This is when the travel of the suspension changes the tow of the tire from it's set position. The best way to tell
you what it feels like is if you've ever ridden an ATV with the wrong toe in setting down the road. It wants to
dart from one side of the road to the other without any warning. Just imagine this happening to you while racing and
you are fatigued! Talk about a disaster waiting to happen.
How do you know if you have bump steer for sure and how much?
Take off your shocks and measure there overall length from eye to eye. Then measure there shaft length. Subtract
the shaft length from the eye to eye measurement. Then align your handlebars so they are straight. Put a jack under
your frame and raise it until the measurements from where the shock mounts to the frame to where the shock mounts
to the A-arms is equal to your eye to eye measurement. Now take a tow in measurement and write it down. Lower the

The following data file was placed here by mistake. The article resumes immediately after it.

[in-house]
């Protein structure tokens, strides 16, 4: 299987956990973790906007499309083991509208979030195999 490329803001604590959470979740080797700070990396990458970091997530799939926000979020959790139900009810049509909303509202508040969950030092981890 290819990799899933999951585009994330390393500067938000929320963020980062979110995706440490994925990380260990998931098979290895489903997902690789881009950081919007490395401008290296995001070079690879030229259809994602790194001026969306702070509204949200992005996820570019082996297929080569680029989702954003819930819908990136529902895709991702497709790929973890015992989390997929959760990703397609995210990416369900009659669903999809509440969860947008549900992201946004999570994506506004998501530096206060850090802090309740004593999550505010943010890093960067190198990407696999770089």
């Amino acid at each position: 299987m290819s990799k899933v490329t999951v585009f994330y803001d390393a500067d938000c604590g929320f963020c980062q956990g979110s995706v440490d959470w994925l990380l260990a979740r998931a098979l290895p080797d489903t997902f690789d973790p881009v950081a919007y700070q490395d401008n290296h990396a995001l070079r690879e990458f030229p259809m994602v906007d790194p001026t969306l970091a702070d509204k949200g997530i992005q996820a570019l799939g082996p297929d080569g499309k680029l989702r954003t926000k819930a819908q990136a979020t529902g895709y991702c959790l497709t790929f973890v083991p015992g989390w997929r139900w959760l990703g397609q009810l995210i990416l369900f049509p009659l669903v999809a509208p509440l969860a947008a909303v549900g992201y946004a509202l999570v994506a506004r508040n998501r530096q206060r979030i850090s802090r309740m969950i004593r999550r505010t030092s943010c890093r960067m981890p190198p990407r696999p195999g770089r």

jack until the shock mount to shock mount locations equals the eye to eye minus shaft length. Measure your toe in
again. If it is the same amount of tow in before you lower the quad then you have hardly any bump steer. But if
they are different, then you have some bump steer!
Ok, Now that you know you have Bump Steer. How do you eliminate or at least improve it?
The easiest way to accomplish this is by raising or lowering the tie rod ends. This will be a trial and error
procedure. I would recommend raising or lowering them at least 1/8" at a time so you can tell much easier which way
you need to move them. If bump steer gets worse, then go the other way. The easiest way I have found is to put
under the tie rod ends to raise them. In some extreme cases though you may have to cut the tie rod end mounting plate
off of your steering stem and relocate it higher or lower on the stem.